Master1305/Shutterstock

Entertaining
9 Cocktails You Should Never Order at a Dive Bar

By

Dive bars serve a very specific purpose: to provide cheap and easy drinks for you to enjoy in a barely sanitary atmosphere. The dive bar is there for you after a hard day’s work, during the days before your paycheck arrives and between midnight and 2 a.m., when you refuse to call it quits on a night out. The dive bar is a near perfect entity with just one caveat: There are some drinks you can order and some drinks you can’t.

A dive bar bartender is not a free-pouring, drink-tossing, cocktail bar bartender who flames your citrus peel. A dive bar-tender gets as many drinks into as many thirsty hands as quickly as possible. Your job as the patron? To help the bartender do exactly that by doing your part: ordering a simple cocktail.

And it’s not just the bartender you have to worry about, there’s also the gritty crowd a dive bar attracts. Your drink order plays a pivotal role in whether or not this crowd accepts you or punches you in the face. So play it cool by fighting every urge you have to order these very anti-dive bar drinks.

Matthew Kelly/Supercall
The Negroni is a cocktail your dive bar bartender knows he should know how to make, but doesn’t. It’s familiar, but still too obscure—and it oversteps the general two-ingredient dive bar drink rule. Remember, this bartender did not apprentice under a well-known cocktailian, he’s the owner’s son or the owner’s son’s friend or the owner himself, who decided to buy a bar because it cut out the middleman between him and the booze. He didn’t get into this business for the fancy drinks, he got into it because it looked fun on Cheers. Stick to two-ingredient drinks with the ingredients right there in the name, like your Rum and Cokes or Gin and Tonics.

The Essentials

Gin
Campari
Sweet Vermouth
Matthew Kelly/Supercall
Did you ever see Carrie or Samantha walk into a dive bar and order a Cosmo? No. Let’s take it one step further: Did you ever see Carrie or Samantha walk into a dive bar, period? It might be a good rule of thumb not to order any drink featured on that show in a dive bar. We’re looking at you, Absolut Hunk.

The Essentials

Citrus Vodka
Cointreau
Cranberry Juice
Matthew Kelly/Supercall
You aren’t lounging on a beach in the Caribbean, and your bartender has no idea what orgeat is. Unless your local dive is hosting a tiki night, the only rum cocktail you should be ordering is a “Rum and _____.” A great dive bar rule of thumb: Don’t order a drink that calls for a paper umbrella garnish.

The Essentials

Jamaican Rum
lime juice
Orgeat
Picture this: You’re craving ice cream and stroll into a dive bar. You think, “Hey, I can satisfy my ice cream craving with an ice cream cocktail!” You ask the bartender for a “Pink Panties” (shudder). Assuming you survive that ordeal, you sit down and are now lounging, enjoying your frosty, creamy Pink Panties among Screwdrivers, Boilermakers and other tough, cool-sounding cocktails. Please don’t put yourself or your friends through this embarrassment.

The Essentials

Gin
Frozen Pink Lemonade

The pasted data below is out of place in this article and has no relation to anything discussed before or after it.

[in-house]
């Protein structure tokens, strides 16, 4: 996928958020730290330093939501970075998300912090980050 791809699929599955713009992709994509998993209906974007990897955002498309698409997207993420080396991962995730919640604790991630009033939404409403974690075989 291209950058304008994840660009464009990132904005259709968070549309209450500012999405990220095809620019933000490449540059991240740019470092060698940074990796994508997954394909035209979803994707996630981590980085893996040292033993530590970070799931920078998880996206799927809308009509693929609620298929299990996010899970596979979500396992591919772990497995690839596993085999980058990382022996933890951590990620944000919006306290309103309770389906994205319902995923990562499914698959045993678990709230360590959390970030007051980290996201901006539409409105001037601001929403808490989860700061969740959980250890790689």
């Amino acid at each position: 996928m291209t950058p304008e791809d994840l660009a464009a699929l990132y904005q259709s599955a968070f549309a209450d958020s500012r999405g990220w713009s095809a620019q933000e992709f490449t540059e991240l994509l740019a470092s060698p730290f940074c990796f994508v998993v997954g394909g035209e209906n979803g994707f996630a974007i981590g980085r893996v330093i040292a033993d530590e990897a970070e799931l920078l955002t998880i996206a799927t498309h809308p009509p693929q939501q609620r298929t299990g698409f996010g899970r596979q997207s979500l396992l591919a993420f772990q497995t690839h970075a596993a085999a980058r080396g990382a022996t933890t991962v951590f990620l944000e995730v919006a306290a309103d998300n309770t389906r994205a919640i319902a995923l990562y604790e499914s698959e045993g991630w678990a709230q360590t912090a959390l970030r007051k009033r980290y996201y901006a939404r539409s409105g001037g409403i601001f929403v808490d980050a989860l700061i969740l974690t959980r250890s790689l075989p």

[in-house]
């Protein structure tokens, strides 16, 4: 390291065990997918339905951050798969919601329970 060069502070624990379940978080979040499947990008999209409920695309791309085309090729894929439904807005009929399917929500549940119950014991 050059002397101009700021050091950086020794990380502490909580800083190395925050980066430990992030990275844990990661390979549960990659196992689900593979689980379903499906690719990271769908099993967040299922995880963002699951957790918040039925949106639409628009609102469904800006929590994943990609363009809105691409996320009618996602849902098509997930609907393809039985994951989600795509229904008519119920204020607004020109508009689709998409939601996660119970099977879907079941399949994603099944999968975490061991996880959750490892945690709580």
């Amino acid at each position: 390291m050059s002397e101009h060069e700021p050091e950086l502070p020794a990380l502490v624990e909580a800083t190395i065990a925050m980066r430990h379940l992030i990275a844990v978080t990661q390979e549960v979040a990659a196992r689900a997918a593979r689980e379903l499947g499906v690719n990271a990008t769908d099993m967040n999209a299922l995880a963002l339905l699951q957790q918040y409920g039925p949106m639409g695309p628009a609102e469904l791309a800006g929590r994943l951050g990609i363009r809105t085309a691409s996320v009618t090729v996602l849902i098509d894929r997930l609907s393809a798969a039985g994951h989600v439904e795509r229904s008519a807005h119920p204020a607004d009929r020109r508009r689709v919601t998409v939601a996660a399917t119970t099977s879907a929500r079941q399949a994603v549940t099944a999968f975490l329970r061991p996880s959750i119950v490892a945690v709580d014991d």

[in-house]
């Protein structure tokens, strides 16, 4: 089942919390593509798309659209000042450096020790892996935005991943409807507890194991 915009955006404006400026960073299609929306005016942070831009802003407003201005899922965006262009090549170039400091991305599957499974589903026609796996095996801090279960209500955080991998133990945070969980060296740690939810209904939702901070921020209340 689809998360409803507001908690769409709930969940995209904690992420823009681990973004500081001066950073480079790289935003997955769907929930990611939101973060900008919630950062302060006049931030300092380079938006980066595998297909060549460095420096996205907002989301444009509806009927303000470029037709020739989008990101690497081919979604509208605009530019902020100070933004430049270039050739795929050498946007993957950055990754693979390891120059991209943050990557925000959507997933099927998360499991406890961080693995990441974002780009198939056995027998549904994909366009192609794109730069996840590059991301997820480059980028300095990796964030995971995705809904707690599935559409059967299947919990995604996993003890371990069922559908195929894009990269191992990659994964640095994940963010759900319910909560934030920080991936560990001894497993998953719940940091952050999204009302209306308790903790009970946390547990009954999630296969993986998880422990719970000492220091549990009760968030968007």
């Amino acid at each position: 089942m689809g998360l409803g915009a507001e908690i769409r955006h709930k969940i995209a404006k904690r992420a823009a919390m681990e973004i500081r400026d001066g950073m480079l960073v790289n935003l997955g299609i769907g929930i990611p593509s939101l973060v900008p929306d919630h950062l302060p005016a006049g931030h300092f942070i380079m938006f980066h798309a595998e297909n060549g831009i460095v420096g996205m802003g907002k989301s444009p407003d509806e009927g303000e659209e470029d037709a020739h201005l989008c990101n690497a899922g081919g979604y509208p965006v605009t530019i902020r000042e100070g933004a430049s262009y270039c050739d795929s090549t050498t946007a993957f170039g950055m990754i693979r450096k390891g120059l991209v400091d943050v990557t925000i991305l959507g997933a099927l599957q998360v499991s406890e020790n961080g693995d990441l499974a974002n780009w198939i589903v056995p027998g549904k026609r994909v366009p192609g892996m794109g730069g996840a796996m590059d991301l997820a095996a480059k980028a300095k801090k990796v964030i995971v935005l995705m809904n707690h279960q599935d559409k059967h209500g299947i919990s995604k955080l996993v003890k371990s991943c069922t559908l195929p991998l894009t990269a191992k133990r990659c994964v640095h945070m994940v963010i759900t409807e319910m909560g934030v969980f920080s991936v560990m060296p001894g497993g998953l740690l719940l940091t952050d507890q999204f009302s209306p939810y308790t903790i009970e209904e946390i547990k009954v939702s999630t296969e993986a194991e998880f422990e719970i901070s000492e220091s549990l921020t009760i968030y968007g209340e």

Frozen Strawberries
Matthew Kelly/Supercall
A dive bar maybe has three of the twelve ingredients needed to make a Scorpion Bowl. On top of that, Scorpion Bowls are served in elaborate vessels AND lit on fire. Good advice: Do not mix fire and dive bars. The air is essentially pure ethanol and could ignite at any moment.

If you’re lucky, your dive bar has some sort of special that involves throwing a ton of alcohol into a fishbowl with four or five straws sticking out of it. Stick to that.

The Essentials

Gin
Dark Rum
Orgeat
Matthew Kelly/Supercall
No one in a dive bar cares that you studied abroad in France for a semester and learned how to correctly pronounce “Vieux Carre.”  The dive bar folk aren’t going to be impressed with your worldliness. Go with an Old Fashioned. Or better yet, stick to just a glass of whiskey.

The Essentials

Rye
Cognac
Sweet Vermouth
Matthew Kelly/Supercall
Ever see James Bond sip a Martini in a dive bar? That’s because MI6’s top agent knows better. When he does go into a dive bar, he switches to tequila, and you should, too. Sure, with just two ingredients, the drink is easy enough to make, but the “statement” that accompanies a Martini isn’t befitting of a dive bar. It says, “Oh my, however did I find myself drinking with this motley crew outside of my tax bracket?” Stick to the well drinks, or you’ll be writing checks you can’t afford to cash, if you catch our drift.

The Essentials

Gin
Dry Vermouth
Matthew Kelly/Supercall
Statistics show that asking your bartender for a “Sloe Comfortable Screw” has a 99% chance of getting you punched in the face—or an actual slow, comfortable screw. You’ve been warned.

The Essentials

Vodka
Sloe Gin
Southern Comfort
Matthew Kelly/Supercall
This frothy gin cocktail with egg whites and cream needs to be shaken for so long, only those impressionable few who bought shake weights back in the day are physically equipped to handle the preparation. It’s probably best not to put your bartender through 12 minutes of shaking per drink. That long line of restless patrons waiting for their Boilermakers will thank you for it.

The Essentials

London Dry Gin
Cream
Egg white

Published on

More From Around The Web